Frequency and Predictors of Stent Thrombosis After Percutaneous Coronary Intervention in Acute Myocardial Infarction

Study Questions:

What are the frequency and predictors of stent thrombosis occurring within the first 2 years after stent implantation in patients with ST-segment elevation myocardial infarction (STEMI)?

Methods:

The Harmonizing Outcomes With Revascularization and Stents in Acute Myocardial Infarction (HORIZONS-AMI) trial included 3,602 patients with STEMI undergoing primary percutaneous coronary intervention who were randomized to heparin plus a glycoprotein IIb/IIIa inhibitor (GPI) (n = 1,802) versus bivalirudin monotherapy (n = 1,800). Stents were implanted in 3,202 patients, including 2,261 who received drug-eluting stents (DES) and 861 who received only bare-metal stents (BMS). All adverse events, including stent thrombosis, were adjudicated by an independent clinical events committee blinded to pharmacology and stent assignment after review of original source documentation. Kaplan-Meier methods were used to derive the event rates at follow-up and to plot time-to-event curves; comparisons were made with the log-rank test.

Results:

Definite or probable stent thrombosis within 2 years occurred in 137 patients (4.4%), including 28 acute events (0.9%), 49 subacute events (1.6%), 32 late events (1.0%), and 33 very late events (1.1%). The 2-year cumulative rates of stent thrombosis were 4.4% with both DES and BMS (p = 0.98) and 4.3% versus 4.6% in patients randomized to bivalirudin monotherapy versus heparin plus a GPI, respectively (p = 0.73). Acute stent thrombosis occurred more frequently in patients assigned to bivalirudin compared with heparin plus a GPI (1.4% vs. 0.3%; p < 0.001), whereas stent thrombosis after 24 hours occurred less frequently in patients with bivalirudin compared with heparin plus a GPI (2.8% vs. 4.4%; p = 0.02). Prerandomization heparin and a 600 mg clopidogrel loading dose were independent predictors of reduced acute and subacute stent thrombosis, respectively.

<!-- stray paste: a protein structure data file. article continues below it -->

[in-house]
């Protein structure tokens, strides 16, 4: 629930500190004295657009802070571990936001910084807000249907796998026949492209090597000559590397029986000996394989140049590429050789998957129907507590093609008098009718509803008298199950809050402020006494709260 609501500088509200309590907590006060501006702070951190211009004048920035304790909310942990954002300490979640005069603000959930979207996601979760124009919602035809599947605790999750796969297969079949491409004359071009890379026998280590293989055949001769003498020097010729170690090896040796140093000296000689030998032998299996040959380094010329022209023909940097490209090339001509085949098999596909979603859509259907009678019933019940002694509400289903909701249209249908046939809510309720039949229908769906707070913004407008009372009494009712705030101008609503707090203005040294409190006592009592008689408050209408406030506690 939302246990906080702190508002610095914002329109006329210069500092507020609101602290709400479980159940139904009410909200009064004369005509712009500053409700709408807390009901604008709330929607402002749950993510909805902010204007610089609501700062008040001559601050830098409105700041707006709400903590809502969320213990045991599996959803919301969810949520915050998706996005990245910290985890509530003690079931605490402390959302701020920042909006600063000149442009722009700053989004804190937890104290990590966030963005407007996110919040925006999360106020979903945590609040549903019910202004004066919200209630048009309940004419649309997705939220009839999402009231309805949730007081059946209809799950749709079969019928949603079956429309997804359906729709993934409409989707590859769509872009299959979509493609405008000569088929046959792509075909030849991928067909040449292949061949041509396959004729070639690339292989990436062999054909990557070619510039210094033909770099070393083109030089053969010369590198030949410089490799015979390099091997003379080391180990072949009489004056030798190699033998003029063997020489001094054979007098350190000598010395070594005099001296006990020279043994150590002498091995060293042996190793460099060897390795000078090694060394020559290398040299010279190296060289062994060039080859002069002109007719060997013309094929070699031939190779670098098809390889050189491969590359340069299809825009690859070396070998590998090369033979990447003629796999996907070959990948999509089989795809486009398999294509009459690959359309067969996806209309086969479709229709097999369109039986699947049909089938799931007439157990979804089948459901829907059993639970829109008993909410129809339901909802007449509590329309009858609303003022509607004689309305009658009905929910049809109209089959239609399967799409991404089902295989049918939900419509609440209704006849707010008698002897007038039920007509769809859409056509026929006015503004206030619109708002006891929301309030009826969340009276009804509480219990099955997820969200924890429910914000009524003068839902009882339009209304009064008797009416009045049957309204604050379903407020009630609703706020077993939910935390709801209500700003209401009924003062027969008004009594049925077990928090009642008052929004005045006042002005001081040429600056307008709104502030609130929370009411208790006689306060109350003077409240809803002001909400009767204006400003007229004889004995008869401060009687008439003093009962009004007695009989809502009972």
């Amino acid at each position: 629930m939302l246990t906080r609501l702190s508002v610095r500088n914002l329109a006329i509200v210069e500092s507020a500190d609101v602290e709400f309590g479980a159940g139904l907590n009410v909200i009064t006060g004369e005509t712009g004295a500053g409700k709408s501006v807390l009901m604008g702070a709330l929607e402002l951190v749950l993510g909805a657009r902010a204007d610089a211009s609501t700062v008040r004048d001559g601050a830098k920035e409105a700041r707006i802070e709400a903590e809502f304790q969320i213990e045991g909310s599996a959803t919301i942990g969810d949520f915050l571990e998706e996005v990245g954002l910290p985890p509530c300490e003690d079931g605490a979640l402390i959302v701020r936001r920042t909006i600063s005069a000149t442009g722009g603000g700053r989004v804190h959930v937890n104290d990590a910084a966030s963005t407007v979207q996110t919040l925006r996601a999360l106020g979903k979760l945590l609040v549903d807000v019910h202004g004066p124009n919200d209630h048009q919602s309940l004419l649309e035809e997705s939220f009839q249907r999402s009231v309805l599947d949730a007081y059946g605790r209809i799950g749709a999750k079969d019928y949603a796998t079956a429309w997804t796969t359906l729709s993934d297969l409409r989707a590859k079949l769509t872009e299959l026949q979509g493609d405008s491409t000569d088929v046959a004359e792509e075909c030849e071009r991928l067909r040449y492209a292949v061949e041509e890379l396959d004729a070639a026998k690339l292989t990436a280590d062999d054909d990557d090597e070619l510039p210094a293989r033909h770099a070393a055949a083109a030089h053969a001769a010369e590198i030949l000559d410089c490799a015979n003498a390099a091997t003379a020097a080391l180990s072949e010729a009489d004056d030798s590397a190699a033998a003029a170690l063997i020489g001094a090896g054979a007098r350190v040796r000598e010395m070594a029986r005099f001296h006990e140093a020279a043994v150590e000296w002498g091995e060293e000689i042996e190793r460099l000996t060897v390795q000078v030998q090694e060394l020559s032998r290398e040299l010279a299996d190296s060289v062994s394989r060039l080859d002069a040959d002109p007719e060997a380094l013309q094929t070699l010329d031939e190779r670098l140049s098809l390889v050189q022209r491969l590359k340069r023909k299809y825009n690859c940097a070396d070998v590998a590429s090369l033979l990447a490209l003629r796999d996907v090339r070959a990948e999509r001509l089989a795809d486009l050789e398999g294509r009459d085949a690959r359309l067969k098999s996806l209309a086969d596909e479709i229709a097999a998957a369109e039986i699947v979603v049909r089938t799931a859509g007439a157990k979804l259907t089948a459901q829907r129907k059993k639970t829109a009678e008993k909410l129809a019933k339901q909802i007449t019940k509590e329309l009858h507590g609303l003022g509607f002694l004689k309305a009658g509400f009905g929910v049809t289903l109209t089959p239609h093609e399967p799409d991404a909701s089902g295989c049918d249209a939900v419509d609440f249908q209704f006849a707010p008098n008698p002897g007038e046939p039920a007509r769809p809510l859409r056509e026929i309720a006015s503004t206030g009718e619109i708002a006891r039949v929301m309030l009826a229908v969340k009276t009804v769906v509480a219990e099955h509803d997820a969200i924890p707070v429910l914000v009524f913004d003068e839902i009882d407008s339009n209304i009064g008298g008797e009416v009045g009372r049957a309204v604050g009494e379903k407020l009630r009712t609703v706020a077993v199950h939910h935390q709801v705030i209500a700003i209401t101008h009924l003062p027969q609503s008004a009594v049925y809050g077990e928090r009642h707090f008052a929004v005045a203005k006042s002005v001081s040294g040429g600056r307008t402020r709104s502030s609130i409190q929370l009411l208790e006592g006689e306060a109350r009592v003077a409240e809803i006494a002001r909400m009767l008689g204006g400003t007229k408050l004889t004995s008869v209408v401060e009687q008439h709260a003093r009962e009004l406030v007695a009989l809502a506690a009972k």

Conclusions:

The authors concluded that stent thrombosis is not uncommon within the first 2 years after primary percutaneous coronary intervention in STEMI, and occurs with similar frequency in patients receiving DES versus BMS.

Perspective:

This study suggests that stent thrombosis within 2 years is a relatively common event, occurring in 4.4% of patients, and appears to be evenly distributed among the acute, subacute, late, and very late time periods. Furthermore, the type of stent implanted (DES vs. BMS) was not related to stent thrombosis during any time interval up to 2 years, including very late stent thrombosis; and occurred with similar frequency in patients treated with unfractionated heparin plus GPI and bivalirudin monotherapy. It is possible that optimizing adjunct pharmacology with early antithrombin therapy and preloading with a potent platelet adenosine diphosphate antagonist, may reduce early stent thrombosis and further improve prognosis in these high-risk patients, but this requires further study.

Clinical Topics: Anticoagulation Management, Invasive Cardiovascular Angiography and Intervention

Keywords: Prognosis, Myocardial Infarction, Follow-Up Studies, Thrombosis, Drug-Eluting Stents, Heparin, Hirudins, Percutaneous Coronary Intervention


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